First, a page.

At these levels, most cannabis investors probably feel like geniuses. But as we inch closer towards legalization day, it’s important for investors to check their egos at the door. After such an exponential run, it’s important that cannabis investors trim at least some profit, since it’s likely that their cannabis positions have grown to comprise a substantially larger portion of the overall portfolio.
Now is not a time to be complacent, so if you’ve doubled, tripled, or even quadrupled up, you should strongly think about taking at least a bit of profit off the table. As Jim Cramer of Mad Money always says: “Bulls make money, bears make money, but pigs get slaughtered.”
Taking profits is a lot easier said than done, since you’re likely to experience a fear of missing out (FOMO) after you hit the sell button. You may be inclined to invest more in the cannabis industry as it continues to take off, but contrary to what your instinct is telling you, placing a bigger bet is a great way to become a victim of your own greed.
It’s human psychology; it doesn’t matter if you’re a genius. Sir Isaac Newton was arguably the smartest man that’s ever lived, and he fell victim to the South Sea Bubble, which I’m sure nobody would have agreed was a bubble at the time when he decided to up his bet on something that was a huge win.
A lot of folks who have made a great deal from cannabis stocks feel devoted to their positions and would deny that cannabis has moved into bubble territory, but unfortunately, it’s these folks who will surrender most of their gains once the next sell-off occurs, since they’re less likely to trim profits and are more likely to add to their positions in time.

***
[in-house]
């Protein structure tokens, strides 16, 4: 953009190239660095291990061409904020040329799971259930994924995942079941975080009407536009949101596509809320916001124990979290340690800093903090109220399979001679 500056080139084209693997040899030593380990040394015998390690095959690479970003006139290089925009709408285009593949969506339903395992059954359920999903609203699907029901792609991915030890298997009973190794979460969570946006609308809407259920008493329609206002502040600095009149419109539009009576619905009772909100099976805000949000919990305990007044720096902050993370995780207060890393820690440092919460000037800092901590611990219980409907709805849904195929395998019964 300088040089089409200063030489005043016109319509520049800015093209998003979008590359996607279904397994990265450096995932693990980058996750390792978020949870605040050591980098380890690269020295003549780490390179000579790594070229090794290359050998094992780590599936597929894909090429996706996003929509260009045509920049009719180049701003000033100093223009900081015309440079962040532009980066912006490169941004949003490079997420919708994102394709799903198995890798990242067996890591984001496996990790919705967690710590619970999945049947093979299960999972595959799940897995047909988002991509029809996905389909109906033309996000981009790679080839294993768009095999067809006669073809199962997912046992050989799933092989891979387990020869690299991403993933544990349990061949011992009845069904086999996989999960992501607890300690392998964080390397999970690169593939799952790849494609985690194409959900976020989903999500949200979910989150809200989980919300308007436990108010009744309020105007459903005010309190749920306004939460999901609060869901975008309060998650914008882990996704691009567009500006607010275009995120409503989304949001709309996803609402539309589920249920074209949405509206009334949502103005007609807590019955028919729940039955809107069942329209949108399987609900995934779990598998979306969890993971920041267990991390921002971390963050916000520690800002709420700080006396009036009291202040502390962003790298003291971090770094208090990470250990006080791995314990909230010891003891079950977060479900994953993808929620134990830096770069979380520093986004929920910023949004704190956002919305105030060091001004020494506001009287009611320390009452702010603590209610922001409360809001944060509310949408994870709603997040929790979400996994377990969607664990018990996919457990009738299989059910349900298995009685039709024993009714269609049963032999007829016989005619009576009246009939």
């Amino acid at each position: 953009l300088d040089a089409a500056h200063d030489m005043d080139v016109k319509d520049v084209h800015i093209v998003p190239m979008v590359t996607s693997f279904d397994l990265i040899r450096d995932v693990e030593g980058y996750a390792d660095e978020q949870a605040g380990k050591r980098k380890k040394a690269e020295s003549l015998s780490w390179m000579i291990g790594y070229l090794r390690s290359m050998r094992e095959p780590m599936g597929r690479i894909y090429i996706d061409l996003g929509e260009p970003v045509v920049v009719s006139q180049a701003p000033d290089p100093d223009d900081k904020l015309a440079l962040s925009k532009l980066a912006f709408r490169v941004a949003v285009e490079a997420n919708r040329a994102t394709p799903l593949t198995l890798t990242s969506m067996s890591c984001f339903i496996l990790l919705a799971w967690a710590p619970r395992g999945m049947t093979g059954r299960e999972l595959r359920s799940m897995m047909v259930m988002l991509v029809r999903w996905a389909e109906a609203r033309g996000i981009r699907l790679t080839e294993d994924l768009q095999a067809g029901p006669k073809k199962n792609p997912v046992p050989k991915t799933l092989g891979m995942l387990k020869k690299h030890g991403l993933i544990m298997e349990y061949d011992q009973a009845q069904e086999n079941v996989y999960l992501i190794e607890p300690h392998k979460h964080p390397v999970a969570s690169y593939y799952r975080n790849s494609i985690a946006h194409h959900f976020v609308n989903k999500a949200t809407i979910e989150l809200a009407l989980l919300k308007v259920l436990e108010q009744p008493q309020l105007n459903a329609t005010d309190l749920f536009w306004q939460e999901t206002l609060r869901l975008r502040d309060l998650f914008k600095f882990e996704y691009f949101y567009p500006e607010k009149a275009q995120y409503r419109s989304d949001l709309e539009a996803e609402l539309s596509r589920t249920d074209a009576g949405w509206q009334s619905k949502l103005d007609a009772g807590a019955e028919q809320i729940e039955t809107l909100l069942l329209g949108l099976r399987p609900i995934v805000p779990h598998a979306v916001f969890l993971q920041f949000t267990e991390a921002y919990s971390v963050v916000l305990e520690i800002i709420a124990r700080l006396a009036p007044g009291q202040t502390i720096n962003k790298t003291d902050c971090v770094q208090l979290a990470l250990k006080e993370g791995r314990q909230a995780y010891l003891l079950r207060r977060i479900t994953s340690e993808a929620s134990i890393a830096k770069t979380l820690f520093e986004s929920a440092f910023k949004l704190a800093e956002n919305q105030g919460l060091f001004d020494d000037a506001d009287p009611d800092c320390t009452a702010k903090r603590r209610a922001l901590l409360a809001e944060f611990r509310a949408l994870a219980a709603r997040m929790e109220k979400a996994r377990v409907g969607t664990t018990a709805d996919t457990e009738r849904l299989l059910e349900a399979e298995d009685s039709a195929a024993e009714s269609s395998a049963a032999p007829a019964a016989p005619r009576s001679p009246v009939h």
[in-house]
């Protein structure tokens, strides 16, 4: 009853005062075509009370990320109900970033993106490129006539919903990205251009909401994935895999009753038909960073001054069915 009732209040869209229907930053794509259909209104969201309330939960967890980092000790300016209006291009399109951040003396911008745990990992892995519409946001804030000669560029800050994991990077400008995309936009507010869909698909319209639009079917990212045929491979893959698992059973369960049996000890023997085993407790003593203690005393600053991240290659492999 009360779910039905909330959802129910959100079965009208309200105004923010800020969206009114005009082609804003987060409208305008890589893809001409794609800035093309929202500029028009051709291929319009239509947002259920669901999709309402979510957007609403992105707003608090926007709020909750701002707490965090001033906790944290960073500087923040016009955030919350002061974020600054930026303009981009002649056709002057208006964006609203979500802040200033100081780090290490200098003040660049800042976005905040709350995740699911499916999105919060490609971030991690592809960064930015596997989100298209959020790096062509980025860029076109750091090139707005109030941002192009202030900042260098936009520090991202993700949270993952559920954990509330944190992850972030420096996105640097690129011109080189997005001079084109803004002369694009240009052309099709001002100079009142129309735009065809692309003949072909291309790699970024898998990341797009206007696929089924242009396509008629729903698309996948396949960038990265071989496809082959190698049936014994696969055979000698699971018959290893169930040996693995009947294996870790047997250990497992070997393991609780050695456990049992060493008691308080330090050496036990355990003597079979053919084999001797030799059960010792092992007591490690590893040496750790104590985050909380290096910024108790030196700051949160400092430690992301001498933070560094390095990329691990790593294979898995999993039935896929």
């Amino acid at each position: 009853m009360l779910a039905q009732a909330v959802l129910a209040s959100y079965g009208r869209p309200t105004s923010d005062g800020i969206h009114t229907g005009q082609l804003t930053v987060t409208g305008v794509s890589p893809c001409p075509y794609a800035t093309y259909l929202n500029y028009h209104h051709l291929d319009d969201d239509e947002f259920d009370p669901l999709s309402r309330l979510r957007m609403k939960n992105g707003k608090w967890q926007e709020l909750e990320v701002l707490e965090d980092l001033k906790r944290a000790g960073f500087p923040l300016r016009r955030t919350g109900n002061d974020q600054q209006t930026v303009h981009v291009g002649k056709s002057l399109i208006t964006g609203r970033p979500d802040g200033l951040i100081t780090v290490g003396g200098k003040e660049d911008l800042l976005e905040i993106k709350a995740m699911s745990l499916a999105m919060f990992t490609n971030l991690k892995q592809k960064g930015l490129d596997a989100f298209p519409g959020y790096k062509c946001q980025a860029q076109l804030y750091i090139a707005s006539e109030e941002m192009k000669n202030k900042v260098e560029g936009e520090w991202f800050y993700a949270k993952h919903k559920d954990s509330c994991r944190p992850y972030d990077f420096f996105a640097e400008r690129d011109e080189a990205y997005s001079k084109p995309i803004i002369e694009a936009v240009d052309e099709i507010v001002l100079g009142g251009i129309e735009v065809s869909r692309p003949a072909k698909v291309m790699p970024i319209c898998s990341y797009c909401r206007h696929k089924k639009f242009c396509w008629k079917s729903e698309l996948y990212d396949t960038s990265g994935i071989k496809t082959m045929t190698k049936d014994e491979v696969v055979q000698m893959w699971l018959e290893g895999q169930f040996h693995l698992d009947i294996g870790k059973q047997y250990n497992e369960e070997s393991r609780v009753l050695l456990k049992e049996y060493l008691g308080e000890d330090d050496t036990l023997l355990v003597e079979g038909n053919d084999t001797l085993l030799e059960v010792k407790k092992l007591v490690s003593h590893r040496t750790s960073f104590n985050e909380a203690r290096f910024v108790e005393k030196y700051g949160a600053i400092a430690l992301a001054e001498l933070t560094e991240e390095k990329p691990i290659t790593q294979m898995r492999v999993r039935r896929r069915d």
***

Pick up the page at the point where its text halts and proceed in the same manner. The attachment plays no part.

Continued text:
There are still a lot of unforeseen events that could trigger a catastrophic industry-wide meltdown, and given the rise of speculative activity by the average investor of late, I think they should start to become fearful; it appears that the average investor only seems to care about short-term news events (like acquisitions) that are dictating the short-term price of pot stocks.
Many fellow Fool contributors have begun to refer to the cannabis industry as a bubble that’s comparable to that of the cryptocurrency market. I think that’s exactly what’s happening, even though the emerging cannabis market is a real opportunity, unlike crypto, which I believe is pixie dust.
Aurora Cannabis Inc.’s (TSX:ACB) recent acquisition of CanniMed Therapeutics Inc.(TSX:CMED) for $1.1 billion could be one of the most poorly timed moves in the cannabis market ever. Not only are shareholders getting severely diluted, but I believe there’s a high probability that Aurora could have made the deal happen at the fraction of the price if it had just remained patient and waited for the next correction to come in.
The recent M&A activity conducted at these levels will likely destroy longer-term shareholder value. Such large acquisitions north of $1 billion make me cringe, so if you’re not adding to your cannabis positions, I’d recommend trimming your overall exposure. And if you’re exposed to Aurora or any other pot firms itching to pull the trigger on another deal, I’d recommend trimming those positions first. So, if you own all the Big Four pot producers, Aurora and Aphria Inc.(TSX:APH) should be at the top of your cut list.
And remember: just because you’re selling now doesn’t mean you won’t be returning at some point in the future — potentially after an industry-wide correction. Be patient; don’t be complacent. And always consider the bigger picture.
If you’ve made a great deal on pot stocks, yet you refuse to trim, don’t say you weren’t warned when the online brokerages shut down, as all investors head for the exits at the same time. By then, you may not have the opportunity to sell.